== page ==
A brand new blog each and every day. Well, not always. But we have to have our daily constitutional to keep us going in defense of liberty.
|Posted by richardmoore on January 18, 2017 at 12:35 PM|
Posted by Richard Moore
January 18, 2017
Today, Donald Trump is being sworn in as the 45th president of the United States, and we should take the time to pause and mark it together as fellow citizens of the greatest country on Earth.
To be sure, we seem a bit tattered and frayed around the edges, like a flag whipped by the wind and storm of battle fire, but, like the flag, our resolve and determination and patriotism still flies, and flies resolutely.
While many people are espousing doom and gloom about the country’s current state of polarization, the truth is, we’ve endured and survived far worse times as a divided nation set upon itself.
Historically, we are usually more divided than we are united, in part because of our pronounced individualism. Americans don’t like to conform or comply for conformance or compliance sake, as a rule.
The nation was not even a hundred years old when the Civil War erupted, a bloody affair that claimed the lives of at least 620,000 American soldiers and perhaps as many as 750,000. Talk about polarization.
One of the core issues of that war — states rights versus federal power — remains at the heart of American divisions today. Our political acorns don’t fall very far from the constitutional tree.
The Civil War remains the most extreme test of our unity as a nation, and the nation survived.
In more modern times, the Vietnam War sparked the so-called days of rage in American cities and on college campuses across the land. In those days the nightly news would feature little icons spread across a map to depict the locations of the latest riots.
It seemed that most of the time there were more riot icons than states, and pundits bemoaned the shredding of the American social fabric.
But the war ended; the nation survived.
In the 1970s, President Richard Nixon became the first president in history to resign; he would surely have been impeached and convicted had he not voluntarily stepped down.
Many feared Nixon might try to stage a coup d’etat to stay in power, though there’s no evidence he ever thought of doing so. Still, that the thought circulated so widely among Americans shows how profoundly distressed people were then about the state of the nation.
In the end, there was no coup; there was a resignation; the nation survived and afterwards even thrived.
Truth be told, American freedom has never been an easily won or kept thing. As a famous song puts it, every generation has to win it again.
And every generation has won it again. We have survived depressions and assassinations, world wars and natural disasters and interment camps. We have survived lousy presidents, too, and we have thrived.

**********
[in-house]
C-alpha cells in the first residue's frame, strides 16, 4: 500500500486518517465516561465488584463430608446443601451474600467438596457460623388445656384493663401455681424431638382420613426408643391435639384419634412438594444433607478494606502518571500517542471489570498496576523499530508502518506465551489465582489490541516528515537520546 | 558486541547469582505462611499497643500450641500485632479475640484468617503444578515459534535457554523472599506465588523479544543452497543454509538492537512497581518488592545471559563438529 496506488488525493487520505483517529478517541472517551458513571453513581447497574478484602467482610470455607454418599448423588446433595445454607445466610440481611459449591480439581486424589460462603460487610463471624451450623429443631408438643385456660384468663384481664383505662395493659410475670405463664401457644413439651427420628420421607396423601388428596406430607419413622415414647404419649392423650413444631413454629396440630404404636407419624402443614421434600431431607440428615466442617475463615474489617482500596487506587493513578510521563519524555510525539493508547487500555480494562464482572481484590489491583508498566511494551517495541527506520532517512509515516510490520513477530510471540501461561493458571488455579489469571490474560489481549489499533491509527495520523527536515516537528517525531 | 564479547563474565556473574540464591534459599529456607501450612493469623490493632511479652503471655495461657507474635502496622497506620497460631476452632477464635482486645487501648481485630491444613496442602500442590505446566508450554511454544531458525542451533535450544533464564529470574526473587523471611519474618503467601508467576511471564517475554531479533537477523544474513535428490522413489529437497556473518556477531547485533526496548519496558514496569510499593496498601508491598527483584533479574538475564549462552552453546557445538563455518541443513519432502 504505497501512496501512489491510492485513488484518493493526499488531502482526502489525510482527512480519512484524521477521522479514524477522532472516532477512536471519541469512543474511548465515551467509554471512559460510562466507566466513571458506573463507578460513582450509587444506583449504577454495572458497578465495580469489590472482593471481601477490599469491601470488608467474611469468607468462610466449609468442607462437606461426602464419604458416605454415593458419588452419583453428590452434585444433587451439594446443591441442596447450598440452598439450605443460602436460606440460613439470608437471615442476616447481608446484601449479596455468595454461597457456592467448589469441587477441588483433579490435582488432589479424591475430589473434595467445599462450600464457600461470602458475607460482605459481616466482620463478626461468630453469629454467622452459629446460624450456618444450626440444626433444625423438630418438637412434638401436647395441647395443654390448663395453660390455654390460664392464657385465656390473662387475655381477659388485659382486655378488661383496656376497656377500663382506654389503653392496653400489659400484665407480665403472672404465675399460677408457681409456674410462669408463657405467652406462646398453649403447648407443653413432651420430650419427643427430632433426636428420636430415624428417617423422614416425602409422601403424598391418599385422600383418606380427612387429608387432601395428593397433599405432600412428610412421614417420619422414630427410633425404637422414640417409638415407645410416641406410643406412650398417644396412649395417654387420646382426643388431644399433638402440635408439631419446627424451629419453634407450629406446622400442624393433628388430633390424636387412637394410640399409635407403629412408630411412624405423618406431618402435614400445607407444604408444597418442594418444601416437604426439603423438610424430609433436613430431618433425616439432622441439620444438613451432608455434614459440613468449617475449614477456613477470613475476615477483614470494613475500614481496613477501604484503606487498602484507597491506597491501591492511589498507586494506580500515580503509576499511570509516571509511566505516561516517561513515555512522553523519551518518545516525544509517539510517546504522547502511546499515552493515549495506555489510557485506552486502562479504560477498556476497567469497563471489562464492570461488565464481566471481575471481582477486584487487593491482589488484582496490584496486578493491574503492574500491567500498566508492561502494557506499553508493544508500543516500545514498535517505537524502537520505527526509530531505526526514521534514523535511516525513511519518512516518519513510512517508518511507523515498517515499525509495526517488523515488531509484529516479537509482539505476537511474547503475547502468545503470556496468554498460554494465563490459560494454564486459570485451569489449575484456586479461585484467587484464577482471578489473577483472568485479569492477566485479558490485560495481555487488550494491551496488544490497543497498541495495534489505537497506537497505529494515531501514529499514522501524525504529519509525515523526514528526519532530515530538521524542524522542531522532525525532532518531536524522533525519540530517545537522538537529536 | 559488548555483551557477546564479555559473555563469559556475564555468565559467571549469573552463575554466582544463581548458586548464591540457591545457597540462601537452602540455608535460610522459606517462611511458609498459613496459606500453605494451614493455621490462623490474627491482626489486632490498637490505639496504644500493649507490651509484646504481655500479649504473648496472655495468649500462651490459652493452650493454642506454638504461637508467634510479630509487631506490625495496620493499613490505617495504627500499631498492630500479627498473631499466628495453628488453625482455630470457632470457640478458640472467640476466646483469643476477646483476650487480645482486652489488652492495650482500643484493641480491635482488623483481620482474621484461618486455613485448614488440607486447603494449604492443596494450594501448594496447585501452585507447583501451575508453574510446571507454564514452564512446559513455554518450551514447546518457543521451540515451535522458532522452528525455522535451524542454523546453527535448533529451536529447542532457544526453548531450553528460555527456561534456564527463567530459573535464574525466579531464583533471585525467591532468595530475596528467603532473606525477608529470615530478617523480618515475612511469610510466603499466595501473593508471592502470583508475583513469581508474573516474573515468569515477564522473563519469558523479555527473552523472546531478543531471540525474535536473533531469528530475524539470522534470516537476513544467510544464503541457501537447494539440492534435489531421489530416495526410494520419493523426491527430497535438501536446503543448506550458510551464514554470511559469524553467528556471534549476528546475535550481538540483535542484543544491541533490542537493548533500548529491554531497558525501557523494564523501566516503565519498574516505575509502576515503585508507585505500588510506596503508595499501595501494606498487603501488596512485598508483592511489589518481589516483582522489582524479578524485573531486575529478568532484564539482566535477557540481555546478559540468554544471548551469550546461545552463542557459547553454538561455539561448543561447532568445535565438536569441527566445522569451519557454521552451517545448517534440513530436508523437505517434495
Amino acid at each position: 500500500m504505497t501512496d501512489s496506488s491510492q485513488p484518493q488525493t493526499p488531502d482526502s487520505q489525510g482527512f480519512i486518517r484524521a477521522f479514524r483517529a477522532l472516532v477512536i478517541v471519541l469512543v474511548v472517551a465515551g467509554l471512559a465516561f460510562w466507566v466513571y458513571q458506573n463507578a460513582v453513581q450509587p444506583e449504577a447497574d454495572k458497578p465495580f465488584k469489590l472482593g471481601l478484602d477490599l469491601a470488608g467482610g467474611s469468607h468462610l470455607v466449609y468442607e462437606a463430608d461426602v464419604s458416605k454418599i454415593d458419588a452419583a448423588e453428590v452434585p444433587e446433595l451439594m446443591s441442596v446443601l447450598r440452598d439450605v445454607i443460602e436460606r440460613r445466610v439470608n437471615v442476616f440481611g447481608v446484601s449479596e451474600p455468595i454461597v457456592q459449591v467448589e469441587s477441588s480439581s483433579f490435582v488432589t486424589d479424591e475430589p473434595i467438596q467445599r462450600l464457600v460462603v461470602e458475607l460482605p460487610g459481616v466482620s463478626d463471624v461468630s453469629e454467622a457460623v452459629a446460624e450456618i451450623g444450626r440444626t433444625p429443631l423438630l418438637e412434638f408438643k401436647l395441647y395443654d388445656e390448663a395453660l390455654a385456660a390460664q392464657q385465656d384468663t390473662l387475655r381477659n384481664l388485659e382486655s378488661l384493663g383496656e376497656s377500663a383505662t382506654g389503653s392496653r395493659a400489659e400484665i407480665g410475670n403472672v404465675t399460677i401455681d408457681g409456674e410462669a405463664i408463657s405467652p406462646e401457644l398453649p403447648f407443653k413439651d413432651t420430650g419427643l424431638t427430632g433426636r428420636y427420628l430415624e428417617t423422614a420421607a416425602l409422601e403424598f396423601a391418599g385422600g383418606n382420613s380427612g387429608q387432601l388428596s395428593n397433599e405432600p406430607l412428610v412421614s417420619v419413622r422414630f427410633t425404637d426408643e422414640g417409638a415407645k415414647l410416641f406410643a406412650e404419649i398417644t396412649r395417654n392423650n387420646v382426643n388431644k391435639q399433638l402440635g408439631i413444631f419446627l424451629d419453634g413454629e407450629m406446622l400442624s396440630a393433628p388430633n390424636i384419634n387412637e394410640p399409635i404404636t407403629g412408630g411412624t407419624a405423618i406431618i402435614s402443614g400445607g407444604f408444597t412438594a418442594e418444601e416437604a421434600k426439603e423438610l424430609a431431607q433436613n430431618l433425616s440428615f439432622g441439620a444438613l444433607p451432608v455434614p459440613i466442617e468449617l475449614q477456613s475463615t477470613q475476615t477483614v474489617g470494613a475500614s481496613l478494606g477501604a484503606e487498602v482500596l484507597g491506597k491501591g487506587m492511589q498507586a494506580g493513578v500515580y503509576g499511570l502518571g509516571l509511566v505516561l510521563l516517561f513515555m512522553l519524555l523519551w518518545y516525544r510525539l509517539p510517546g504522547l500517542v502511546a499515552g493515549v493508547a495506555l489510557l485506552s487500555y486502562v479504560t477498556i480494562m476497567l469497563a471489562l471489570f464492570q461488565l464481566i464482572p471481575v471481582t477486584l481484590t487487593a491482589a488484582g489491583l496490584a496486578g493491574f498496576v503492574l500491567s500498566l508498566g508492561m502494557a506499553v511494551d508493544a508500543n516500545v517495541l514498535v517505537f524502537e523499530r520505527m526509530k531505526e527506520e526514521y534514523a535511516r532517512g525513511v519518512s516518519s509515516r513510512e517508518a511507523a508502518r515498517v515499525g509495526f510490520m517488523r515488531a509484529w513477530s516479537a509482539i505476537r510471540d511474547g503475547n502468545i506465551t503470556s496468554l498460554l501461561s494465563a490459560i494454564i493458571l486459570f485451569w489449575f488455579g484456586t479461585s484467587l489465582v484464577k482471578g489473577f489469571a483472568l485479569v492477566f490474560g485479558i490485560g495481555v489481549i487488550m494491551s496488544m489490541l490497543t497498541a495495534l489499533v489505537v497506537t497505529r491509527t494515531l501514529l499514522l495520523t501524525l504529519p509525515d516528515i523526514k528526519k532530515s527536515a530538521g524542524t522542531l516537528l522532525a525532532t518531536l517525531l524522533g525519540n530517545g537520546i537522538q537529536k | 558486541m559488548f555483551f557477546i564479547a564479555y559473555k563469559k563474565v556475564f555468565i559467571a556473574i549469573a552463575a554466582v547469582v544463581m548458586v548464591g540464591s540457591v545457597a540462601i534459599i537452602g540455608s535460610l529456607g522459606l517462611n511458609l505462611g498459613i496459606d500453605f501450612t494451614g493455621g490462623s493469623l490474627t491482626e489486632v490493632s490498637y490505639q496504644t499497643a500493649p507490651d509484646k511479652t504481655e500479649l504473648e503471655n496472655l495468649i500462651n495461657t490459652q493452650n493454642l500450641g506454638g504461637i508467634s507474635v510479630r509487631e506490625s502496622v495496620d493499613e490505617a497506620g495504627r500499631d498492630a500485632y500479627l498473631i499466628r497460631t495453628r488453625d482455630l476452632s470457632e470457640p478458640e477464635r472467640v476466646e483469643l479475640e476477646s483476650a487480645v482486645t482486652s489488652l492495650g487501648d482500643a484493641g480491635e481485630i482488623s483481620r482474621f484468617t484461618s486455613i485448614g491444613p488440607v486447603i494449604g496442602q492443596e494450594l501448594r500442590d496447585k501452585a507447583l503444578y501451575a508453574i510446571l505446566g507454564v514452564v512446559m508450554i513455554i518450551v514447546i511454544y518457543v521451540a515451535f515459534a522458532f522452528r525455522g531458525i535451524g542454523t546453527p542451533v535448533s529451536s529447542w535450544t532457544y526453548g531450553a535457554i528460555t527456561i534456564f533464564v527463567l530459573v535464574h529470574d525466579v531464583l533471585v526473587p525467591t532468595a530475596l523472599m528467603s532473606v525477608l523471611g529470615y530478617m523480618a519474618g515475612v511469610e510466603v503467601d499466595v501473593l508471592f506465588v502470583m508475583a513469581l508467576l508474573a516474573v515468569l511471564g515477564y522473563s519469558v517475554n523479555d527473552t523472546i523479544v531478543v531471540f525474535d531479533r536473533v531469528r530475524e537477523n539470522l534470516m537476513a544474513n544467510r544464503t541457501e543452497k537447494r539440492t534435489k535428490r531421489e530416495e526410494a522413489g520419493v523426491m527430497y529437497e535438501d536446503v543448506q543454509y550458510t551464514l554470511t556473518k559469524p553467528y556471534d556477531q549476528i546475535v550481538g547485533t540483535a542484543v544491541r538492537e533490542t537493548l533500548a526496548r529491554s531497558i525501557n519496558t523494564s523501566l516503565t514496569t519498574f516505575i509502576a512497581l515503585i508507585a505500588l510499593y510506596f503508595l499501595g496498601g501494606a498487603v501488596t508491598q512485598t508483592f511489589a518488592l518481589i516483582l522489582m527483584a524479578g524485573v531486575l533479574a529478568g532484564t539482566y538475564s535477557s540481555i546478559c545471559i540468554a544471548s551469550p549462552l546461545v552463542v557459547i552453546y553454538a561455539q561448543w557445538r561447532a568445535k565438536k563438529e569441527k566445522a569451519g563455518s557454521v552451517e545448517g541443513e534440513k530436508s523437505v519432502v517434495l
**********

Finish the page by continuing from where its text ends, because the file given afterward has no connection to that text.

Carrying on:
On this Inauguration Day, we believe this nation shall continue to survive, and we believe we will once again thrive.
To be sure, America is facing grave threats. To some it’s Islamic terrorism and globalist-driven income inequality; to others, it is climate change and racism, as well as gender and sexuality injustice. To still others, it’s the Russians.
Almost everyone believes the nation is in deep crisis; that we cannot agree about what the crisis is could be the biggest crisis of all.
Then, too, as Donald Trump assumes the presidency, about half the nation agrees with his agenda and world view, while about half the nation detests both him and his policies.
That’s significant because the new president has not given anyone any reason to believe he isn’t going to do what he said during the campaign he would do, and that is implement an agenda of radical change. Much of it will come in the next 100 days.
So there are going to be new days of rage straight ahead.
Much of it will be hyperbolic and it will sound threatening, especially given the media’s preference for sensationalism and scandal over policy stories.
As in the past, though, we believe Americans can and will cut through the manufactured drama on both sides, and grasp organically what the president’s policies mean to them, and whether those policies are helping them or hurting them. If they are not satisfied, they will lend an ear to the opposition.
This is always how Americans overcome the very worst of our many crises. We embrace our unique American individualism, and listen to the voice of our inner adviser, and march forward with those who believe like we do to achieve the American Dream.
In such a way, we overcame a civil war that could have ended the nation, and we built an even greater nation. In such a way we have achieved unparalleled prosperity in the world.
In such a way, the people cut through the media clutter and elected Donald Trump president in November. They grasped organically what President Obama’s policies meant to their lives and families, and they gave an ear and support to the opposition.